Applications, Applications, Communications, Data capture, News, Printers, What's new

QR Codes are one of those technologies that didn’t do what many new technologies do: Die quickly or have incredible adoption. They have persisted, without being overly popular or well known.

Many companies have used them in their marketing or on their packaging, but not enough for the general public to recognize them and use them regularly. Why? Either because the technology is just too clunky for people to get used to, or the companies using it aren’t doing so correctly. In our opinion it is a little of both.

What are QR codes?

QR codes have persisted this long because they were well thought out for their original purpose. A subsidiary of Toyota called Denso Wave developed them to track vehicles as they were assembled and to scan components at high speed. That is why they named them QR, for Quick Response.

They came up with a very good solution. The codes were made to withstand errors caused by the movement as well as dirt and dust.  What’s more, Denso Wave waived the rights to one of the patents on the code, which allows companies worldwide to use the standardized version for free. The code is also ISO (International Standard Organization) approved.

Here is how it is structured. As you can see, a large portion of the code (the red and purple squares) is dedicated to Positioning, orientation and alignment, which make it quite robust (the colour is just there to indicate where things are. A standard QR code is black and white)


How they work

QR codes don’t need a special dedicated scanner to make them work, just a simple app on your smart phone. The app uses the smart phone’s camera to visualize the code and the information it needs to processes.  There are a lot of free QR code apps available on the app store or on Google play. Most of them work quite well.

How to scan a QR code

Once you’ve downloaded a QR code reader app, and spot a QR code you want to read, you simply open your phone’s photo application, position it in front of the code and the app reads it. Most of the time the information is a URL that leads to site that is set up by the creator of that particular code.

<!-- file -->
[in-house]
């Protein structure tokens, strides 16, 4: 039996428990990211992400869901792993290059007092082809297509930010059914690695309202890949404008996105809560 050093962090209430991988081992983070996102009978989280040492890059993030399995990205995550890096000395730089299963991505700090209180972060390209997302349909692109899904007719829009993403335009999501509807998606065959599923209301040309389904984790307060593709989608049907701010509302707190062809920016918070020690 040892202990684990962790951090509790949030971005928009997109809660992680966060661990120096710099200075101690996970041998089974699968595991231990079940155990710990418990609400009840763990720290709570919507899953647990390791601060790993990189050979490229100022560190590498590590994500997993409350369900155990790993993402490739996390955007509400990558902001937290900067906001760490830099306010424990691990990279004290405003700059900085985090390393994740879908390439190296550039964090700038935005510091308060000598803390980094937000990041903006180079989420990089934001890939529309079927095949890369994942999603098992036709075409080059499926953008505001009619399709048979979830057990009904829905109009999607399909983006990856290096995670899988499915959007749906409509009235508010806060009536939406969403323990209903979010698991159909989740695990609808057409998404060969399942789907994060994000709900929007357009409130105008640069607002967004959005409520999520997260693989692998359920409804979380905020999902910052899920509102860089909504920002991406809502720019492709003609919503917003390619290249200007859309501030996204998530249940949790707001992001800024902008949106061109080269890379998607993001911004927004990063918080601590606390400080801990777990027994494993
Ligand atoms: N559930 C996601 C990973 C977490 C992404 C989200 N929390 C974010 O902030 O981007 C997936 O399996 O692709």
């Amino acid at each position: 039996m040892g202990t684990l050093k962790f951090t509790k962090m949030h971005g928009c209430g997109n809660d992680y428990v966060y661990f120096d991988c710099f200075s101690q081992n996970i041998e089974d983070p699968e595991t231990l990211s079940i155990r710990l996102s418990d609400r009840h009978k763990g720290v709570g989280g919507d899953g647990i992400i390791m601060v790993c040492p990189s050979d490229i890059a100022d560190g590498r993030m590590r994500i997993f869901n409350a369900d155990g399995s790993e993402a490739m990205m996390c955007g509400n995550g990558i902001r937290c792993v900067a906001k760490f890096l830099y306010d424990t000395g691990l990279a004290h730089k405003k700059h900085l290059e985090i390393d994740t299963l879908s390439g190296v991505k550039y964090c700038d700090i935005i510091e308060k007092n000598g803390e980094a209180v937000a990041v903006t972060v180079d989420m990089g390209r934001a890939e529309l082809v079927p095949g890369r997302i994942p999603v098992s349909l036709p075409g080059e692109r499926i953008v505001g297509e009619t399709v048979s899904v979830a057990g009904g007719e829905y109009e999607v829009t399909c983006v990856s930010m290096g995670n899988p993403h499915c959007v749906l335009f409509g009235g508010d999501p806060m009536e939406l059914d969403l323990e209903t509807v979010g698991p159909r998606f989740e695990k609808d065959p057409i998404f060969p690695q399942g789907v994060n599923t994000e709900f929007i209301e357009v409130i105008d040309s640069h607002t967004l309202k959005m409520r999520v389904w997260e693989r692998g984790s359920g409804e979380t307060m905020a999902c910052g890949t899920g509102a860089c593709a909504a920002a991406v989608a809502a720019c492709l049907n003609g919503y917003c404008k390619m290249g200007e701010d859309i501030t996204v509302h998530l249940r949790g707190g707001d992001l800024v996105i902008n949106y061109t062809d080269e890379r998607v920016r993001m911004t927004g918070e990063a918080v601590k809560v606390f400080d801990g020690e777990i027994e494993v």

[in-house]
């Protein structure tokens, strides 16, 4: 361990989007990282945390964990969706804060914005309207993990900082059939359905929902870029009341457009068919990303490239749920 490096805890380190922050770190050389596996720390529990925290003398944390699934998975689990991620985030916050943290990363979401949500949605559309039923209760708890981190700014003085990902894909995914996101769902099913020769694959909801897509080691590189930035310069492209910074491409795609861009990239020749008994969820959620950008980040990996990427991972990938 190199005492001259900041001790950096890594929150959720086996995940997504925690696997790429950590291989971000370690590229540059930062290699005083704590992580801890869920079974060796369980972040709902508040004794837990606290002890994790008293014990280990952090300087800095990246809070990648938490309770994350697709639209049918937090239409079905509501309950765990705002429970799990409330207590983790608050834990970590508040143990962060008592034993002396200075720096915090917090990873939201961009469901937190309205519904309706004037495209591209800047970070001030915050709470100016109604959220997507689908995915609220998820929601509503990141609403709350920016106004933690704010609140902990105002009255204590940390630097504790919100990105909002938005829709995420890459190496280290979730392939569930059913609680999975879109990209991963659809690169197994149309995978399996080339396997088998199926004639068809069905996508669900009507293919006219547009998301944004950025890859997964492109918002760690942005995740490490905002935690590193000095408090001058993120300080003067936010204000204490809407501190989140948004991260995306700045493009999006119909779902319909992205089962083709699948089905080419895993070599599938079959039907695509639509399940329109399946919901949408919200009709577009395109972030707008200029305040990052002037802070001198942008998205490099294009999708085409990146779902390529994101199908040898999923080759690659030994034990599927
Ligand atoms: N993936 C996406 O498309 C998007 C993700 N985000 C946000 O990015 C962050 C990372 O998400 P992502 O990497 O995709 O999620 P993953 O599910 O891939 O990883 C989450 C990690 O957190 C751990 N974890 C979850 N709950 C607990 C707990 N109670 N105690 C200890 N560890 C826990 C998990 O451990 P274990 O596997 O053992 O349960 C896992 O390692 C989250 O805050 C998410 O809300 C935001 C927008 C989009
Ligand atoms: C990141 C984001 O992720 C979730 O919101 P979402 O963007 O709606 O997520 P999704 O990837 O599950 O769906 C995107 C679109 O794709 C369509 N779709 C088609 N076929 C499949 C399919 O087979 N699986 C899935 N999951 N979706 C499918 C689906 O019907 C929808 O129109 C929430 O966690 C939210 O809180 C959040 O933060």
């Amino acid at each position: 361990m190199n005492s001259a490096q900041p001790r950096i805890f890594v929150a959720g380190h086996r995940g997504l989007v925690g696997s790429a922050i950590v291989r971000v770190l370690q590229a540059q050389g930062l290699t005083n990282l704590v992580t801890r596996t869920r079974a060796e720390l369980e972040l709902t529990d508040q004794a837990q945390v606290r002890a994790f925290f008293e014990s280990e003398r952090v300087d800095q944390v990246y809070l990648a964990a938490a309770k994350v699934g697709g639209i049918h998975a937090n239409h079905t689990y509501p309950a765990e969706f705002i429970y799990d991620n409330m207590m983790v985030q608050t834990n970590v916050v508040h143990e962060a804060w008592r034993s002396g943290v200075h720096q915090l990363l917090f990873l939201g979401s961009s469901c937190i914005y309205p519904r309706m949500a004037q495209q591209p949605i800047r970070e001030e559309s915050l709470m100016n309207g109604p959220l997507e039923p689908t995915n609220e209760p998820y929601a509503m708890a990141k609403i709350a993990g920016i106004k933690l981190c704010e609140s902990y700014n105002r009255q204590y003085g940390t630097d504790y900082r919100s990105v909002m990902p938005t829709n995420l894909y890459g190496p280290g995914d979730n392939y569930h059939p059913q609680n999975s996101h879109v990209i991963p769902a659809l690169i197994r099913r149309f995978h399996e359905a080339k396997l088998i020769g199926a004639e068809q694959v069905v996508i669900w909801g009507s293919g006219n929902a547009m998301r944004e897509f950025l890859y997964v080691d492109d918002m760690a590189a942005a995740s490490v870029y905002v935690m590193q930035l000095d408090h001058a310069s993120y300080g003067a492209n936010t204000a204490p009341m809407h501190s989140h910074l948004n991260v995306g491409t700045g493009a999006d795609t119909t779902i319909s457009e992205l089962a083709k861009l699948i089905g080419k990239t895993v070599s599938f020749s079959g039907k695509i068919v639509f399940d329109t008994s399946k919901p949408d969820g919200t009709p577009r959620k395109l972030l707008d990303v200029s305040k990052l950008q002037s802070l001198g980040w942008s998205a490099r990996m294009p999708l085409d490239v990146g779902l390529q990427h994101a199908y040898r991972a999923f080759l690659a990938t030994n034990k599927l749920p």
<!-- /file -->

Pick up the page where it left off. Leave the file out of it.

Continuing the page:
How to create a QR code

Creating a QR code is surprisingly easy. There are several free QR code generation sites available on the web. You simply go to such a Website, enter the text or URL you want to convert to a QR code and the site generates an image of the code that you can download and use.

Are QR codes useful?

So long as you clearly identify what the code is for (by giving it a title), people who have the app on their phone should be tempted to scan it. The trouble is, even those who are familiar with QR codes find it a hassle to have to take out their phone, open their photo app and scan the code.

Bottom line is whether it is perceived as easy or not, not many people are familiar with it, so your reach could be limited. Still, it gives you the advantage of being able to convey a large amount of information in a relatively small amount of space.

In the end it is up to you to decide if you want to give up that space on your packaging or marketing material.

One last thing: There is a major QR code initiative under way in the USA, called SmartLabel™. It is designed to give consumers much more information about food, beverage and personal care products. The information will be available via a QR code on the packaging. Many big manufacturers are taking part, including Pepsi, Campbell Soup, Coca-Cola, Nestle and Hersey. An estimated 30,000 products should have this type of labelling by 2017. Pushed by people’s interest in food quality, source and sustainability, QR codes may end up taking off after all…

I’ll be talking about SmartLabel in more detail in my next blog post.